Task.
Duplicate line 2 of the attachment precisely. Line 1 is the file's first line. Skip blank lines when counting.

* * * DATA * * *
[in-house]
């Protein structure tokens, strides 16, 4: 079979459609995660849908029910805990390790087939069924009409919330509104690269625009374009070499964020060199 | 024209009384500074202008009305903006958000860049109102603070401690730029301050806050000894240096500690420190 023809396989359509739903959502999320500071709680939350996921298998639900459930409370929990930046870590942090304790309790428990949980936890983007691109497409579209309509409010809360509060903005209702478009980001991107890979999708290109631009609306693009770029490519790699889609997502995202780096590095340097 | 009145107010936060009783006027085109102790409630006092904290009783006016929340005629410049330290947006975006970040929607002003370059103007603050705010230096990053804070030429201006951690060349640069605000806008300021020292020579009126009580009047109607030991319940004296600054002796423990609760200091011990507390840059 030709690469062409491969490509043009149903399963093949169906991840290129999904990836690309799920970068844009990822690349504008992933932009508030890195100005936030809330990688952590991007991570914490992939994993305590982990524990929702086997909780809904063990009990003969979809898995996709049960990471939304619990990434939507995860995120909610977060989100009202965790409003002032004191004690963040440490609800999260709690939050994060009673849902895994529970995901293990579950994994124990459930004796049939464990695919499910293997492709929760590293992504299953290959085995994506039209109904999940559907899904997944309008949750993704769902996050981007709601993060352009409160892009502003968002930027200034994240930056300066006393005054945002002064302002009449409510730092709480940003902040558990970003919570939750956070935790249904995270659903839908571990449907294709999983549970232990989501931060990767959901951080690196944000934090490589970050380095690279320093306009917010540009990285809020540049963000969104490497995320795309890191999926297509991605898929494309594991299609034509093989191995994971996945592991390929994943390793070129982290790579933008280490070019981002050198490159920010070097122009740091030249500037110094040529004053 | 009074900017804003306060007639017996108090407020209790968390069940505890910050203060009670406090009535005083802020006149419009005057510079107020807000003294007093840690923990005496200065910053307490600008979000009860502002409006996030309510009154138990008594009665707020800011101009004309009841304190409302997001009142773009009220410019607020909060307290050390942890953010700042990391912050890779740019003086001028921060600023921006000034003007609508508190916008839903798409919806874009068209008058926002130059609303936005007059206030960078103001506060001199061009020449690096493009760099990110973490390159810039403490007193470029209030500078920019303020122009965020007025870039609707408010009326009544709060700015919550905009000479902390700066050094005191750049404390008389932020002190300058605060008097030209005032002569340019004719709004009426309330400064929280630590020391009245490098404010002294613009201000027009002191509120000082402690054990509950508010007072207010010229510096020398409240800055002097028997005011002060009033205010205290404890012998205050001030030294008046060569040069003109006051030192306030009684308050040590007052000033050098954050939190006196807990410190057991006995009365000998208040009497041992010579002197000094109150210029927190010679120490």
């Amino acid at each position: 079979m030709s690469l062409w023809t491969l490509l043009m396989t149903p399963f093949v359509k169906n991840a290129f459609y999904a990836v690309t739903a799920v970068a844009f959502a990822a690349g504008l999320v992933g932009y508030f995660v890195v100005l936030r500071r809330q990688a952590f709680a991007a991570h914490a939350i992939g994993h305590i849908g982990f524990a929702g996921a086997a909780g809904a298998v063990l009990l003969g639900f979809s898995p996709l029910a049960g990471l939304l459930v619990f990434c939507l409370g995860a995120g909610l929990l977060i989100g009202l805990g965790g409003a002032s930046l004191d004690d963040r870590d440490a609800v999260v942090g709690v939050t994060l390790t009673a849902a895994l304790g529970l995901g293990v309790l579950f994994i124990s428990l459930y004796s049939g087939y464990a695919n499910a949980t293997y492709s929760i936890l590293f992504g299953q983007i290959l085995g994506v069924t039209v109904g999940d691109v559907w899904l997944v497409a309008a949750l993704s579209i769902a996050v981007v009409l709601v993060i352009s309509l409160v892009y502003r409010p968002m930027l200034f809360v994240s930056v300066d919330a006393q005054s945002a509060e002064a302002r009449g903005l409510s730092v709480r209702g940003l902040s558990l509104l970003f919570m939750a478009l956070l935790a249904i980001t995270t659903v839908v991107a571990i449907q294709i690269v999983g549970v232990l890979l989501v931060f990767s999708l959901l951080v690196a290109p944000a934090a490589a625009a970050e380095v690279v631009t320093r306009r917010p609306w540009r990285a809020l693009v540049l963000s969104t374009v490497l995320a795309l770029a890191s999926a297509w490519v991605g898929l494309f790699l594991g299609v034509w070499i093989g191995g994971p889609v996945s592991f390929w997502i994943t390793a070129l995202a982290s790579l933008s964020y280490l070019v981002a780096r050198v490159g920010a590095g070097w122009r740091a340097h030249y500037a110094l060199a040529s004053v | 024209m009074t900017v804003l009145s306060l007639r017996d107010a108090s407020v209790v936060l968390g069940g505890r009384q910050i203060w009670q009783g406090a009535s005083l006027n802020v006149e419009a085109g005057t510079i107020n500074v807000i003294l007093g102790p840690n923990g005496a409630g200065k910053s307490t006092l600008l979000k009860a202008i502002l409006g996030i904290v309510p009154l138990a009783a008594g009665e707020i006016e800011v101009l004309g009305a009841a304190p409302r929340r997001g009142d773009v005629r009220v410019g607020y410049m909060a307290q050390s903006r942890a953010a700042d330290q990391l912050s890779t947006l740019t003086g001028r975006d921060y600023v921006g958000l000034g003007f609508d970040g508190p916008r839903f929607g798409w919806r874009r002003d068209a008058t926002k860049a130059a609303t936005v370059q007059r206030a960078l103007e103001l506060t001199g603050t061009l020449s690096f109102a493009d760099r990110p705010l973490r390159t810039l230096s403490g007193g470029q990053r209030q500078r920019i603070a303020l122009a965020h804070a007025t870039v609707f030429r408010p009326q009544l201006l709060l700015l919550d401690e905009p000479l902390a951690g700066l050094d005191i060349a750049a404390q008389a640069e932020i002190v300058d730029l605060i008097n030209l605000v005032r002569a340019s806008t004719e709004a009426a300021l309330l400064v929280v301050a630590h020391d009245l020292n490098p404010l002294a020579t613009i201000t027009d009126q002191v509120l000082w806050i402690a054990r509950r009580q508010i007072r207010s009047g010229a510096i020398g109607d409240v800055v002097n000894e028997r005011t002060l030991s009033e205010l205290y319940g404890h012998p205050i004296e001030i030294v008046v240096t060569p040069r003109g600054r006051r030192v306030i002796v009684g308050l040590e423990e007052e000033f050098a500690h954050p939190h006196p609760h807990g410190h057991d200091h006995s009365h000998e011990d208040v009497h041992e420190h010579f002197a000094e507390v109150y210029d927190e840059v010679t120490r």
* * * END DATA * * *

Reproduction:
């Protein structure tokens, strides 16, 4: 079979459609995660849908029910805990390790087939069924009409919330509104690269625009374009070499964020060199 | 024209009384500074202008009305903006958000860049109102603070401690730029301050806050000894240096500690420190 023809396989359509739903959502999320500071709680939350996921298998639900459930409370929990930046870590942090304790309790428990949980936890983007691109497409579209309509409010809360509060903005209702478009980001991107890979999708290109631009609306693009770029490519790699889609997502995202780096590095340097 | 009145107010936060009783006027085109102790409630006092904290009783006016929340005629410049330290947006975006970040929607002003370059103007603050705010230096990053804070030429201006951690060349640069605000806008300021020292020579009126009580009047109607030991319940004296600054002796423990609760200091011990507390840059 030709690469062409491969490509043009149903399963093949169906991840290129999904990836690309799920970068844009990822690349504008992933932009508030890195100005936030809330990688952590991007991570914490992939994993305590982990524990929702086997909780809904063990009990003969979809898995996709049960990471939304619990990434939507995860995120909610977060989100009202965790409003002032004191004690963040440490609800999260709690939050994060009673849902895994529970995901293990579950994994124990459930004796049939464990695919499910293997492709929760590293992504299953290959085995994506039209109904999940559907899904997944309008949750993704769902996050981007709601993060352009409160892009502003968002930027200034994240930056300066006393005054945002002064302002009449409510730092709480940003902040558990970003919570939750956070935790249904995270659903839908571990449907294709999983549970232990989501931060990767959901951080690196944000934090490589970050380095690279320093306009917010540009990285809020540049963000969104490497995320795309890191999926297509991605898929494309594991299609034509093989191995994971996945592991390929994943390793070129982290790579933008280490070019981002050198490159920010070097122009740091030249500037110094040529004053 | 009074900017804003306060007639017996108090407020209790968390069940505890910050203060009670406090009535005083802020006149419009005057510079107020807000003294007093840690923990005496200065910053307490600008979000009860502002409006996030309510009154138990008594009665707020800011101009004309009841304190409302997001009142773009009220410019607020909060307290050390942890953010700042990391912050890779740019003086001028921060600023921006000034003007609508508190916008839903798409919806874009068209008058926002130059609303936005007059206030960078103001506060001199061009020449690096493009760099990110973490390159810039403490007193470029209030500078920019303020122009965020007025870039609707408010009326009544709060700015919550905009000479902390700066050094005191750049404390008389932020002190300058605060008097030209005032002569340019004719709004009426309330400064929280630590020391009245490098404010002294613009201000027009002191509120000082402690054990509950508010007072207010010229510096020398409240800055002097028997005011002060009033205010205290404890012998205050001030030294008046060569040069003109006051030192306030009684308050040590007052000033050098954050939190006196807990410190057991006995009365000998208040009497041992010579002197000094109150210029927190010679120490």